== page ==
Uric acid is almost always mentioned in the context of gout, an inflammatory type of arthritis that results from excessive uric acid in the blood. It may be surprising, then, that it has also been linked with a vastly different type of disease: bipolar disorder. Elevated uric acid has been observed in patients with acute mania, and reducing uric acid improves symptoms. New evidence supports its potential as a treatment target.
Uric acid is a by-product of the breakdown of compounds called purines, found in many foods and manufactured by the body. High levels of uric acid can indicate that these compounds, such as the neurotransmitter adenosine, are being broken down too readily in the body. “Adenosine might play a key role in neurotransmission and neuromodulation, having sedative, anticonvulsant and antiaggressive effects,” says physician Francesco Bartoli, a researcher at the University of Milano-Bicocca in Italy. Bartoli's new study, published in May in the Journal of Psychosomatic Research, examined uric acid levels in 176 patients with bipolar disorder or another severe mental illness and 89 healthy controls. The results show that bipolar disorder was the only diagnosis significantly linked with levels of uric acid. Excess uric acid was found to be linked to male gender, metabolic syndrome, waist size and triglyceride levels.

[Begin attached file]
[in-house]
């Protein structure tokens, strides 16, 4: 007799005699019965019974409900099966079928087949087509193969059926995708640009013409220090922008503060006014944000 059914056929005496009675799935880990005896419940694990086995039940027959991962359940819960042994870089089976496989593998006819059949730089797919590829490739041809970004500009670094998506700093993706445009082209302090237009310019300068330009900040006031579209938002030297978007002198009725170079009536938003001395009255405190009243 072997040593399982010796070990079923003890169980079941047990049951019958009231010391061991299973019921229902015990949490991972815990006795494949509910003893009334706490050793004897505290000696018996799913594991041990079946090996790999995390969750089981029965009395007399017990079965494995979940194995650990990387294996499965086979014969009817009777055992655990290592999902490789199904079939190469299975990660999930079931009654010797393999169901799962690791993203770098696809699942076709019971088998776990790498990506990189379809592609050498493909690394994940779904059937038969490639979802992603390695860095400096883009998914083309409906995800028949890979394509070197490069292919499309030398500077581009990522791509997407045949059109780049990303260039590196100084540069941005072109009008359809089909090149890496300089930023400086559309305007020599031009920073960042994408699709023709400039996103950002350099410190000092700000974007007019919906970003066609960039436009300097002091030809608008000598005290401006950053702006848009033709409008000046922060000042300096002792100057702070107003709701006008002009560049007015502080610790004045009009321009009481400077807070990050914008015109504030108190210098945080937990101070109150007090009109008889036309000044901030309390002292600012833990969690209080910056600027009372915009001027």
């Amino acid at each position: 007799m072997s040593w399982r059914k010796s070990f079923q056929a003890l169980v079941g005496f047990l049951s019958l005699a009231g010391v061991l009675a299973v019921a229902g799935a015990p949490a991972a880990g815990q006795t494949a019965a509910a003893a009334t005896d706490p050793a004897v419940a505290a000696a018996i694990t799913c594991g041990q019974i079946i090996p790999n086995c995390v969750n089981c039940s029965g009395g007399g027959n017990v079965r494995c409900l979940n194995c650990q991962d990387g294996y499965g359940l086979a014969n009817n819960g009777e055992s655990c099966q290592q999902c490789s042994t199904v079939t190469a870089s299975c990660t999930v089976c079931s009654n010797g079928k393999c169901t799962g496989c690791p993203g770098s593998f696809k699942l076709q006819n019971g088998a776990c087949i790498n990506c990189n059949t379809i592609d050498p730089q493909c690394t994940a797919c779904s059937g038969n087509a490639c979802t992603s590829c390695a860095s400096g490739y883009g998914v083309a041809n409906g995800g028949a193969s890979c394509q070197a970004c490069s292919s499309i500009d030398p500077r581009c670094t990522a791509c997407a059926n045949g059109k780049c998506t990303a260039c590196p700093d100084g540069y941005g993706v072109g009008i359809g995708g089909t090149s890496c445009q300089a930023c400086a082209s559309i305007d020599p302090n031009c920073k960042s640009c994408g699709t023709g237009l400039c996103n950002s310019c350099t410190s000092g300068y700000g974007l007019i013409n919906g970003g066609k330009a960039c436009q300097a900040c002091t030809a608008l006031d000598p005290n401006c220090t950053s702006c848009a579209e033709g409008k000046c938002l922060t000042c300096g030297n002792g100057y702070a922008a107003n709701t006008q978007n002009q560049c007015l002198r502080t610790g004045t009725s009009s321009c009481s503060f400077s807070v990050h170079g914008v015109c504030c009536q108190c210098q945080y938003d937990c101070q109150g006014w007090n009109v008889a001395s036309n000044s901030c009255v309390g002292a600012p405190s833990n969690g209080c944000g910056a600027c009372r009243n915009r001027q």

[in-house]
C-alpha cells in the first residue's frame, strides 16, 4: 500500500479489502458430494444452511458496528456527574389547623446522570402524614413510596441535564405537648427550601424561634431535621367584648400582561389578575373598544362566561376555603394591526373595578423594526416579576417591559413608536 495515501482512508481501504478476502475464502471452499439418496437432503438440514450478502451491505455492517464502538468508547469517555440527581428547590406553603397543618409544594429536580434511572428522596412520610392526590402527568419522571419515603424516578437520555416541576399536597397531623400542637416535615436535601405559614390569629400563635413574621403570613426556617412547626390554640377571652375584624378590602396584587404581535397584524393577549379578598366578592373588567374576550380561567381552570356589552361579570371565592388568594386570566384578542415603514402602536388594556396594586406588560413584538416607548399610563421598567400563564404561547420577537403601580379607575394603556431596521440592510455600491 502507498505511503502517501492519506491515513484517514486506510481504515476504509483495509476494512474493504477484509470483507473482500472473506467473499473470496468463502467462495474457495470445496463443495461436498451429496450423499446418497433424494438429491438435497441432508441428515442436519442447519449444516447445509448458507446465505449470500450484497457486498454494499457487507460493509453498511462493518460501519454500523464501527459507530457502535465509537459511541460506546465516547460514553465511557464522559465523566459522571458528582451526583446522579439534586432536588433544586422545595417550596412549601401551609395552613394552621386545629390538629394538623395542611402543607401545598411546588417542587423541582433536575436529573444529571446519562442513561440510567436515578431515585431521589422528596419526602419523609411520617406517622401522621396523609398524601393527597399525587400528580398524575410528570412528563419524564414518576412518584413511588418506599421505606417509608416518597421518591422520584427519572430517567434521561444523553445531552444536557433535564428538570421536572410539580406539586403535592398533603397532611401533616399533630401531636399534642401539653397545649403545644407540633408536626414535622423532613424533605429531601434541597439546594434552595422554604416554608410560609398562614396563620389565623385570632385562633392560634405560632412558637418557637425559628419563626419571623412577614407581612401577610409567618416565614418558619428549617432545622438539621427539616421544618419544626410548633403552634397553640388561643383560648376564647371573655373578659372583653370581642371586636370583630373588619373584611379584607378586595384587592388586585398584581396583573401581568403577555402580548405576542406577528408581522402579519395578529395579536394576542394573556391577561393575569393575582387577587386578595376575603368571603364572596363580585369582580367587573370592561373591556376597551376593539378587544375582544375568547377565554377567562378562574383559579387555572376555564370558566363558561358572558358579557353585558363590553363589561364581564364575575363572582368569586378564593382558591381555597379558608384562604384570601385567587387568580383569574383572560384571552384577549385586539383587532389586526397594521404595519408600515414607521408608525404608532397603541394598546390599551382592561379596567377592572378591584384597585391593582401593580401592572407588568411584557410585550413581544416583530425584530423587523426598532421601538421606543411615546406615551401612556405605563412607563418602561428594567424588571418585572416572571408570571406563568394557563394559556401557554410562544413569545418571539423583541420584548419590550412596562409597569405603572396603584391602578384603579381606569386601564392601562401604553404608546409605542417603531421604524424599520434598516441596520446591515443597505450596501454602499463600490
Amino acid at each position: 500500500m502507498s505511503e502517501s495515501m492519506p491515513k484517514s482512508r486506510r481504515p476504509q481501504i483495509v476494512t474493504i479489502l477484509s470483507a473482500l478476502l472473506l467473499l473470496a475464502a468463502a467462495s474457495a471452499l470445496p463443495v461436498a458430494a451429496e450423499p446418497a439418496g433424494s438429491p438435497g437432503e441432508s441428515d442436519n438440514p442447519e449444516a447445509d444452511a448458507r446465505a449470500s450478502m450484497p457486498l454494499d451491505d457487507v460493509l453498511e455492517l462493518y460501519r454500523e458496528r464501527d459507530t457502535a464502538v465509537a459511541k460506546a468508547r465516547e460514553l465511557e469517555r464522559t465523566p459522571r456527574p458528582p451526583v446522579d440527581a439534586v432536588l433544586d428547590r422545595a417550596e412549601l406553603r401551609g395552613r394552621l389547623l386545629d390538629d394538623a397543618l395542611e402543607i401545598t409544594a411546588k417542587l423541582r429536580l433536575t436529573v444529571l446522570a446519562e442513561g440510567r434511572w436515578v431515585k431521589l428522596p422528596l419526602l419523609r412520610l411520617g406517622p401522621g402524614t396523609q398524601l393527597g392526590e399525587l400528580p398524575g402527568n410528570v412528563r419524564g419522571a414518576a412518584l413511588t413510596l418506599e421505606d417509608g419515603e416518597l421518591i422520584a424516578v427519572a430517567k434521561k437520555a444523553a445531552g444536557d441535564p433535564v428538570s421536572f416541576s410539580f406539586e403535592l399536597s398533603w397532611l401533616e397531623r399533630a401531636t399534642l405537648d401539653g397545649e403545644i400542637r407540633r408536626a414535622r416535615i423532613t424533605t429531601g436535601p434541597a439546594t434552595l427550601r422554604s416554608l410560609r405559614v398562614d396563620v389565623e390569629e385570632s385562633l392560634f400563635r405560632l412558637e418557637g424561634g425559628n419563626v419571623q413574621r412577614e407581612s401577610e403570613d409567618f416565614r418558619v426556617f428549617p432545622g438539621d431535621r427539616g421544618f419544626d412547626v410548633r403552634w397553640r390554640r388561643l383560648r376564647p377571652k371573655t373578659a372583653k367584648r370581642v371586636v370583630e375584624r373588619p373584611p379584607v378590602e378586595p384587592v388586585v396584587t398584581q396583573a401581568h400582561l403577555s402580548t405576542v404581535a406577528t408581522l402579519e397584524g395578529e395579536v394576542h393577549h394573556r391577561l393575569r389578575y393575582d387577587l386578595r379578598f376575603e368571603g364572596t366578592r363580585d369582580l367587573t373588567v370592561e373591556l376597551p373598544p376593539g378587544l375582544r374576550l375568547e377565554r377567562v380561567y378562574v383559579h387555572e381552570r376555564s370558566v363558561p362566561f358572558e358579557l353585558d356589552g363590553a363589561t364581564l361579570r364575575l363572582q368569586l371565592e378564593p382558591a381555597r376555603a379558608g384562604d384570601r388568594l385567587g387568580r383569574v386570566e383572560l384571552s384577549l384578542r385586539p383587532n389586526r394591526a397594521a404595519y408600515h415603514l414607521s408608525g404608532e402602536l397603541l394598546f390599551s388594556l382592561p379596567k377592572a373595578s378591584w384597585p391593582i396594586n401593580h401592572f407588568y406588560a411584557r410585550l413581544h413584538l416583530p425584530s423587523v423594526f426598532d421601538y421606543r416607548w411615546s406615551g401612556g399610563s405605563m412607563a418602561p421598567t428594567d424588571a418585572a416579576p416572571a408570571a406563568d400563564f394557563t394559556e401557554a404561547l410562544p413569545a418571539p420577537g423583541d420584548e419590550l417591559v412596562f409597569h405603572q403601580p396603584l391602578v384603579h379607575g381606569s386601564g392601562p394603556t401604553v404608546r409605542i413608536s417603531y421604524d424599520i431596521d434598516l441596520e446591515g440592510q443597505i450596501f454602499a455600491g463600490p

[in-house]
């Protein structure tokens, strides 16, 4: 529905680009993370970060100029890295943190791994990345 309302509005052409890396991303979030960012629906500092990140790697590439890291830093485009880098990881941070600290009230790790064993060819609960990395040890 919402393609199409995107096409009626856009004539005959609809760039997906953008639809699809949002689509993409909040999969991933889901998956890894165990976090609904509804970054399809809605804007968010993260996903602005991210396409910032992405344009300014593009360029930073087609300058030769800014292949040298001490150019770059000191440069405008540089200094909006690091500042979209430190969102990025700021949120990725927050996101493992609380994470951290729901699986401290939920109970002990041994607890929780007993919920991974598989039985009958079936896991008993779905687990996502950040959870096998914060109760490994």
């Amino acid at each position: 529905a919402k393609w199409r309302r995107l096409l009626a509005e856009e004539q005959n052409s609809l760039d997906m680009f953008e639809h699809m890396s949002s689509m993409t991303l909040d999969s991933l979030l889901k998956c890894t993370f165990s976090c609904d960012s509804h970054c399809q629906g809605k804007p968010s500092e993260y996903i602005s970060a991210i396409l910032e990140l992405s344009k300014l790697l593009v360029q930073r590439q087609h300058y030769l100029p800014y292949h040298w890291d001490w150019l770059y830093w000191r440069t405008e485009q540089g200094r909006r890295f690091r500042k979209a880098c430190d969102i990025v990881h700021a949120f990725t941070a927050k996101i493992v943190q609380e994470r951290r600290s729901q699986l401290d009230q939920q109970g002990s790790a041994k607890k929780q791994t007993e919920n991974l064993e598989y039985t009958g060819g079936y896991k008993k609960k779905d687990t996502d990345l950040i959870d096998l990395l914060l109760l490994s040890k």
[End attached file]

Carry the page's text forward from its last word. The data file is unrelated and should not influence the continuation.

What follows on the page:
Beyond the too rapid breakdown of adenosine, other potential explanations for increased uric acid include the metabolic abnormalities often present in people with bipolar disorder and frequent consumption of purine-rich foods and drinks, such as liver, legumes, anchovies and alcohol. Fructose consumption can also be a problem because the sugar inhibits uric acid excretion. Dietary interventions may reduce levels, but medication is typically required if dietary changes are insufficient.
The uric acid link points to novel treatments for mania. In a double-blind, randomized controlled trial reported in 2014, researchers in Iran and Switzerland investigated the efficacy of allopurinol, a gout medication that reduces levels of uric acid, in 50 patients with bipolar disorder during acute mania. During a period of four weeks, subjects received the mood stabilizer sodium valproate—a standard treatment—plus either allopurinol or a placebo. In the allopurinol group, there was a significant reduction in uric acid levels and mania symptoms, and rates of remission were 23 times higher.
In the future, doctors may find it useful to help bipolar patients modify their diet, says study co-author Serge Brand, a research psychologist at the University of Basel in Switzerland: “This approach is timely and is part of the broader research focusing on the so-called gut-brain axis.”